Survey Description


This survey is intended to gather data on sexual harassment and gender discrimination in public history. It is NOT a reporting tool. Anyone who identifies as a public historian or who is training to be a public historian or works (paid or unpaid) in a history organization, such as a history museum, archive or library, historical society, historic site, or government agency is invited to take the survey. Questions about the survey can be directed to Kristen Baldwin Deathridge ( and Mary Rizzo (, or to Stephanie Rowe, NCPH Executive Director (
Note: The next three pages explain the survey in detail, including its development, why we are conducting it, and what we will do with the data.

Overview of Survey

Gender discrimination and sexual harassment are problems in cultural, historical, and educational institutions that take many forms. The survey will ask you to define your experiences in your own words. As a starting point for identifying what sexual harassment and discrimination look like, we include here the definition from the National Council on Public History (NCPH) Events Code of Conduct, which is also echoed in the American Association for State and Local History (AASLH) Meeting Safety and Responsibility code. This is not meant to be exhaustive. For example, the NCPH code does not include racist and sexist microaggressions. However, if such microaggressions were part of your experience with gender discrimination or sexual harassment, or the experience of someone you know, you can include them in answering the survey. The code defines, 

“discrimination as the unjust or prejudicial treatment of others based on real or perceived characteristics or identities. Harassment includes but is not limited to:

  • intimidation or unwanted attention based on race, ethnicity, color, nationality, religion, age, class, ability, sex, gender identity, gender expression, sexual orientation, sexual identity, appearance/presentation, physical disability, and other characteristics or identities;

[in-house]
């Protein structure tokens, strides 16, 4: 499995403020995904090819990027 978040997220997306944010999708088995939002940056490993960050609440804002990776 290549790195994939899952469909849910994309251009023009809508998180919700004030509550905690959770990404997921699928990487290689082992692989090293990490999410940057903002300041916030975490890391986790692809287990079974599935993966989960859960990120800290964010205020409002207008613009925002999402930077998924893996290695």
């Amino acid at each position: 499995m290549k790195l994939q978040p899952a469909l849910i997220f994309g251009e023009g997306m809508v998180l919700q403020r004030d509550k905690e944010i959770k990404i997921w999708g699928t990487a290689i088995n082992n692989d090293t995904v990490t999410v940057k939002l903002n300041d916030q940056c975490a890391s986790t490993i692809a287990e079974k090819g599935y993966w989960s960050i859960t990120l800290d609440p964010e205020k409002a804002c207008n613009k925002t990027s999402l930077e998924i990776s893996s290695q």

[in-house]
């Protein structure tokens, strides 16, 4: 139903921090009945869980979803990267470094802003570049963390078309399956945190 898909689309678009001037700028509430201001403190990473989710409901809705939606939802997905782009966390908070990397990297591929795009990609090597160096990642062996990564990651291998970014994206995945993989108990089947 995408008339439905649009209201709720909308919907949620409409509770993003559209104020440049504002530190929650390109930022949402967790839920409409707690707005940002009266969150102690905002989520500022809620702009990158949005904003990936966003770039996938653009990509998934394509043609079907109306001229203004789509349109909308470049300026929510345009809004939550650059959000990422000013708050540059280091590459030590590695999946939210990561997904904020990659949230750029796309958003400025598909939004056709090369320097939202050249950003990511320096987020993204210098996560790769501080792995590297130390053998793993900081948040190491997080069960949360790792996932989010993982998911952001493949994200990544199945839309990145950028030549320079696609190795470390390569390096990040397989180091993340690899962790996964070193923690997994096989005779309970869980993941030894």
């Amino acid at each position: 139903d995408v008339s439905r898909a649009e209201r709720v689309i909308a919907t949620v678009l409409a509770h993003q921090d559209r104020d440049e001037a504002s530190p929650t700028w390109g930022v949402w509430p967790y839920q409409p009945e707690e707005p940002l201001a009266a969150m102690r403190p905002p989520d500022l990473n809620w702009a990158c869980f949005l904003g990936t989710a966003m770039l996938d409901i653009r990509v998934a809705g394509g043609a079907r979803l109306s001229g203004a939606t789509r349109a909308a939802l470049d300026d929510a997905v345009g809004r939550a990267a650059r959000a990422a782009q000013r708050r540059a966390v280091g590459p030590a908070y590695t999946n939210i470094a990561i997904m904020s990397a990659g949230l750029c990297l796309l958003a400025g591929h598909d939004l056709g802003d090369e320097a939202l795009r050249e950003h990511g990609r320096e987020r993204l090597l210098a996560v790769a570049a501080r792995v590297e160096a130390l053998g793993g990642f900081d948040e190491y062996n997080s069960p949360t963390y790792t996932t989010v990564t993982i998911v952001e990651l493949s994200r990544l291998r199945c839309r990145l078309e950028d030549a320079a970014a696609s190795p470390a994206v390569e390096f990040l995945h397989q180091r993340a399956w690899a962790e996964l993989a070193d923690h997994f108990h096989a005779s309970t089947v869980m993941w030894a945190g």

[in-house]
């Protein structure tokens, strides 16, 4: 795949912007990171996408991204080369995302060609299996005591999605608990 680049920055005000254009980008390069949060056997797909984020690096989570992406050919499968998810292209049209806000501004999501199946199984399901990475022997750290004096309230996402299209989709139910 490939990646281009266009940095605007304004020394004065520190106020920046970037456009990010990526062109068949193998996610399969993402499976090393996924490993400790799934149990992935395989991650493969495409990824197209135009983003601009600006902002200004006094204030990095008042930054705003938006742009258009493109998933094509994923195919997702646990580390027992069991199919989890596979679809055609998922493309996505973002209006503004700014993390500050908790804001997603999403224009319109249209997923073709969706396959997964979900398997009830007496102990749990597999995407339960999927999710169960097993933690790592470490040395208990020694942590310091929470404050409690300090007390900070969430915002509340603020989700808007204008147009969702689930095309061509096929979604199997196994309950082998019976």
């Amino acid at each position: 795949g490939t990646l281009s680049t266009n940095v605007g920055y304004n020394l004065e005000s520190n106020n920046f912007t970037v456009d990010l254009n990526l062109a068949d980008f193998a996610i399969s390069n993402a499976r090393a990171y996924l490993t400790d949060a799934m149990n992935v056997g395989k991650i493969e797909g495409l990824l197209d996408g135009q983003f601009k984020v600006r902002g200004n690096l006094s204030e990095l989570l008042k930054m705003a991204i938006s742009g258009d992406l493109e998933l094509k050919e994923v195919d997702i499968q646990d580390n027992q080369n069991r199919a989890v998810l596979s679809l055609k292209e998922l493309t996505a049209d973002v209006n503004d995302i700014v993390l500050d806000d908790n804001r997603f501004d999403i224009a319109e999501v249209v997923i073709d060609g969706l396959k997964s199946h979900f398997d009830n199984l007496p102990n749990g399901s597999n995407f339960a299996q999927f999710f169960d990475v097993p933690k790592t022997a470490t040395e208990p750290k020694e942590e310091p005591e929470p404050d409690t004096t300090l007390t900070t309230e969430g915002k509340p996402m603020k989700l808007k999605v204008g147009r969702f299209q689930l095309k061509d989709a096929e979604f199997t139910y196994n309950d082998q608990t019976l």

• threats or acts of violence;
  • suggestions of retaliation by the harasser if the harassed person(s) reports;
  • deliberate misgendering;
  • unwelcome sexual attention, including unwelcome comments or dialogue of a physical or sexual nature or unsolicited physical contact;
  • derogatory comments in face-to-face and online spaces;
  • sexist, racist, homophobic, transphobic, or otherwise discriminatory jokes or language;
  • sustained, non-constructive disruption of programming.”
In partnership with the American Association for State and Local History, the Sexual Harassment and Gender Discrimination Subcommittee (GDSH) of NCPH has generated this survey as the first step in building a community of care, support, and mutual respect in the public history field. Gathering data and stories will allow the GDSH to raise awareness, identify underserved demographics, and make meaningful interventions. Drawing anonymously on respondents’ testimonies and suggestions, GDSH members will produce a report that directly addresses systemic injustices impacting public historians of all backgrounds. This report will be made publicly available through NCPH, AASLH, and partner organizations. NCPH and AASLH will invite their members to facilitate conversations regarding the report at conferences, through blog posts, and other publications in order to create support networks, educate members of the field, and spur policy change.
7% of survey complete.